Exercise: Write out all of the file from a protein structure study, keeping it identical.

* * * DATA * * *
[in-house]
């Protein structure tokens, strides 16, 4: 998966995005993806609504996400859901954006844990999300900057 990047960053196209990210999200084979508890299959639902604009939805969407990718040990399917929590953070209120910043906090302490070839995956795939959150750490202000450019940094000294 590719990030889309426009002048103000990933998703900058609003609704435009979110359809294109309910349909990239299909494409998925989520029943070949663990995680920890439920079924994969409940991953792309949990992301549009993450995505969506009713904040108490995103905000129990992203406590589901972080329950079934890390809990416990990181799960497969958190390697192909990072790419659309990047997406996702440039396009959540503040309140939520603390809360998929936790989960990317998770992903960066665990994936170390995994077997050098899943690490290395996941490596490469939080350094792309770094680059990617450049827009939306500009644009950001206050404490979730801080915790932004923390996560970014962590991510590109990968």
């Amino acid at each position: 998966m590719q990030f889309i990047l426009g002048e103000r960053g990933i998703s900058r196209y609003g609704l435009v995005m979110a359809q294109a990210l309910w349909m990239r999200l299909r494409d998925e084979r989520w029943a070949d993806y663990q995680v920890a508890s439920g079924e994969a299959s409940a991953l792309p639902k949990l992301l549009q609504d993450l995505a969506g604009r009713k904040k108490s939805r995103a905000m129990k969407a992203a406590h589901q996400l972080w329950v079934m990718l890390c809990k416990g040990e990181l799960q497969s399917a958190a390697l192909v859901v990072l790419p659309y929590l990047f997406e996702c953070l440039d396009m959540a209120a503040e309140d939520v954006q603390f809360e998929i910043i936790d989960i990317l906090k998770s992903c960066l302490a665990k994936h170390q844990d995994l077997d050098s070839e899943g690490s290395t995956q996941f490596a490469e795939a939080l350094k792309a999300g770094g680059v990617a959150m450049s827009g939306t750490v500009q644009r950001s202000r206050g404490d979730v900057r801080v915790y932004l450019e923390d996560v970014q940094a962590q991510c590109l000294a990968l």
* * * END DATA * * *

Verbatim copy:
[in-house]
């Protein structure tokens, strides 16, 4: 998966995005993806609504996400859901954006844990999300900057 990047960053196209990210999200084979508890299959639902604009939805969407990718040990399917929590953070209120910043906090302490070839995956795939959150750490202000450019940094000294 590719990030889309426009002048103000990933998703900058609003609704435009979110359809294109309910349909990239299909494409998925989520029943070949663990995680920890439920079924994969409940991953792309949990992301549009993450995505969506009713904040108490995103905000129990992203406590589901972080329950079934890390809990416990990181799960497969958190390697192909990072790419659309990047997406996702440039396009959540503040309140939520603390809360998929936790989960990317998770992903960066665990994936170390995994077997050098899943690490290395996941490596490469939080350094792309770094680059990617450049827009939306500009644009950001206050404490979730801080915790932004923390996560970014962590991510590109990968």
């Amino acid at each position: 998966m590719q990030f889309i990047l426009g002048e103000r960053g990933i998703s900058r196209y609003g609704l435009v995005m979110a359809q294109a990210l309910w349909m990239r999200l299909r494409d998925e084979r989520w029943a070949d993806y663990q995680v920890a508890s439920g079924e994969a299959s409940a991953l792309p639902k949990l992301l549009q609504d993450l995505a969506g604009r009713k904040k108490s939805r995103a905000m129990k969407a992203a406590h589901q996400l972080w329950v079934m990718l890390c809990k416990g040990e990181l799960q497969s399917a958190a390697l192909v859901v990072l790419p659309y929590l990047f997406e996702c953070l440039d396009m959540a209120a503040e309140d939520v954006q603390f809360e998929i910043i936790d989960i990317l906090k998770s992903c960066l302490a665990k994936h170390q844990d995994l077997d050098s070839e899943g690490s290395t995956q996941f490596a490469e795939a939080l350094k792309a999300g770094g680059v990617a959150m450049s827009g939306t750490v500009q644009r950001s202000r206050g404490d979730v900057r801080v915790y932004l450019e923390d996560v970014q940094a962590q991510c590109l000294a990968l």